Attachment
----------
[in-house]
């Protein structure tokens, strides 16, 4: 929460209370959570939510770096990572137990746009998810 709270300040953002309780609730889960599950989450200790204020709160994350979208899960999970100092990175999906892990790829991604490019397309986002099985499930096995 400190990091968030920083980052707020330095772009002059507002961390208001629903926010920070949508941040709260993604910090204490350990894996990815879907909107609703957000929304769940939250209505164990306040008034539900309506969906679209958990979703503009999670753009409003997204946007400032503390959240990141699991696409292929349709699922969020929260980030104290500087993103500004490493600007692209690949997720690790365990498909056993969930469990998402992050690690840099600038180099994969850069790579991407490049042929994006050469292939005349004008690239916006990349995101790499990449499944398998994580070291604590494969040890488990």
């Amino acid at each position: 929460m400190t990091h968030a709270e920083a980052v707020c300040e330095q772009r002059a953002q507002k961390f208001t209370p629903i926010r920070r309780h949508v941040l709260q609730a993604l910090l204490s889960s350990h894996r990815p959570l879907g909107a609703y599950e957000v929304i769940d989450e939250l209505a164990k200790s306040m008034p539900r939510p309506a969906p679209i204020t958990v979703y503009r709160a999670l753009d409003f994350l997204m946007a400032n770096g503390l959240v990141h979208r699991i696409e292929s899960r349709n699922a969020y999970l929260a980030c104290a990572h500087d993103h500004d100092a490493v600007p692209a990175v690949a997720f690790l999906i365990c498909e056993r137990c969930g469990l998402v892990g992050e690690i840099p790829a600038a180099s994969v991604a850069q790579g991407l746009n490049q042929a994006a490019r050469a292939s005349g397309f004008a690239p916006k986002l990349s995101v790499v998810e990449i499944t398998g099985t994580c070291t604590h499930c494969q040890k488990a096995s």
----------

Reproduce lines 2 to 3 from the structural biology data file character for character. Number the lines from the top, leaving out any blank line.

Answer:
């Protein structure tokens, strides 16, 4: 929460209370959570939510770096990572137990746009998810 709270300040953002309780609730889960599950989450200790204020709160994350979208899960999970100092990175999906892990790829991604490019397309986002099985499930096995 400190990091968030920083980052707020330095772009002059507002961390208001629903926010920070949508941040709260993604910090204490350990894996990815879907909107609703957000929304769940939250209505164990306040008034539900309506969906679209958990979703503009999670753009409003997204946007400032503390959240990141699991696409292929349709699922969020929260980030104290500087993103500004490493600007692209690949997720690790365990498909056993969930469990998402992050690690840099600038180099994969850069790579991407490049042929994006050469292939005349004008690239916006990349995101790499990449499944398998994580070291604590494969040890488990």
């Amino acid at each position: 929460m400190t990091h968030a709270e920083a980052v707020c300040e330095q772009r002059a953002q507002k961390f208001t209370p629903i926010r920070r309780h949508v941040l709260q609730a993604l910090l204490s889960s350990h894996r990815p959570l879907g909107a609703y599950e957000v929304i769940d989450e939250l209505a164990k200790s306040m008034p539900r939510p309506a969906p679209i204020t958990v979703y503009r709160a999670l753009d409003f994350l997204m946007a400032n770096g503390l959240v990141h979208r699991i696409e292929s899960r349709n699922a969020y999970l929260a980030c104290a990572h500087d993103h500004d100092a490493v600007p692209a990175v690949a997720f690790l999906i365990c498909e056993r137990c969930g469990l998402v892990g992050e690690i840099p790829a600038a180099s994969v991604a850069q790579g991407l746009n490049q042929a994006a490019r050469a292939s005349g397309f004008a690239p916006k986002l990349s995101v790499v998810e990449i499944t398998g099985t994580c070291t604590h499930c494969q040890k488990a096995s």